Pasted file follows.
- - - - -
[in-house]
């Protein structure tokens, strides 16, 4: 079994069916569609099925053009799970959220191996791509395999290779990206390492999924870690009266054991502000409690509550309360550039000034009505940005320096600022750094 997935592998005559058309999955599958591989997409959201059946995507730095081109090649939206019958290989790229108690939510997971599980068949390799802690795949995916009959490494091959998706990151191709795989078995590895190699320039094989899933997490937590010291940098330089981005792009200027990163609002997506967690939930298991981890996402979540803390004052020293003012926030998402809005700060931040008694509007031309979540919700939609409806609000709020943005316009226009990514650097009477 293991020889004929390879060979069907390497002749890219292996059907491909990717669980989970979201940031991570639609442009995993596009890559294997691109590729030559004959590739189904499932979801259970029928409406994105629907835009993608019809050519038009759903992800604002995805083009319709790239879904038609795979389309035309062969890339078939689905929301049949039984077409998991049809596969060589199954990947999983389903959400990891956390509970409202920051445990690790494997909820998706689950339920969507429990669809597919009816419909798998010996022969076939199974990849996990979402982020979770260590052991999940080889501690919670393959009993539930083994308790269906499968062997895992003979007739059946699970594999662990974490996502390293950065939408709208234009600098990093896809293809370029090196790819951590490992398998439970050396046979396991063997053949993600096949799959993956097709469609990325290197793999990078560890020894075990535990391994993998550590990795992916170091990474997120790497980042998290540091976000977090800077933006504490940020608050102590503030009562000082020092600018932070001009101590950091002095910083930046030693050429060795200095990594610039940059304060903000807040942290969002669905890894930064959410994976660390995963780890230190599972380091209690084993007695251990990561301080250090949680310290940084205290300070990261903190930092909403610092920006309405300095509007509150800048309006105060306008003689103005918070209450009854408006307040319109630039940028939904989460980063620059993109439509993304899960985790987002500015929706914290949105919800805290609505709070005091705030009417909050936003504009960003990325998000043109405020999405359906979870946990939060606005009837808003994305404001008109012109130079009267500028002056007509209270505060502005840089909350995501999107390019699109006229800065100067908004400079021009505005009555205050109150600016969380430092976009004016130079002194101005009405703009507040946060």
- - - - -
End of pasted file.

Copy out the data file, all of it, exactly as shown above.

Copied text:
[in-house]
């Protein structure tokens, strides 16, 4: 079994069916569609099925053009799970959220191996791509395999290779990206390492999924870690009266054991502000409690509550309360550039000034009505940005320096600022750094 997935592998005559058309999955599958591989997409959201059946995507730095081109090649939206019958290989790229108690939510997971599980068949390799802690795949995916009959490494091959998706990151191709795989078995590895190699320039094989899933997490937590010291940098330089981005792009200027990163609002997506967690939930298991981890996402979540803390004052020293003012926030998402809005700060931040008694509007031309979540919700939609409806609000709020943005316009226009990514650097009477 293991020889004929390879060979069907390497002749890219292996059907491909990717669980989970979201940031991570639609442009995993596009890559294997691109590729030559004959590739189904499932979801259970029928409406994105629907835009993608019809050519038009759903992800604002995805083009319709790239879904038609795979389309035309062969890339078939689905929301049949039984077409998991049809596969060589199954990947999983389903959400990891956390509970409202920051445990690790494997909820998706689950339920969507429990669809597919009816419909798998010996022969076939199974990849996990979402982020979770260590052991999940080889501690919670393959009993539930083994308790269906499968062997895992003979007739059946699970594999662990974490996502390293950065939408709208234009600098990093896809293809370029090196790819951590490992398998439970050396046979396991063997053949993600096949799959993956097709469609990325290197793999990078560890020894075990535990391994993998550590990795992916170091990474997120790497980042998290540091976000977090800077933006504490940020608050102590503030009562000082020092600018932070001009101590950091002095910083930046030693050429060795200095990594610039940059304060903000807040942290969002669905890894930064959410994976660390995963780890230190599972380091209690084993007695251990990561301080250090949680310290940084205290300070990261903190930092909403610092920006309405300095509007509150800048309006105060306008003689103005918070209450009854408006307040319109630039940028939904989460980063620059993109439509993304899960985790987002500015929706914290949105919800805290609505709070005091705030009417909050936003504009960003990325998000043109405020999405359906979870946990939060606005009837808003994305404001008109012109130079009267500028002056007509209270505060502005840089909350995501999107390019699109006229800065100067908004400079021009505005009555205050109150600016969380430092976009004016130079002194101005009405703009507040946060």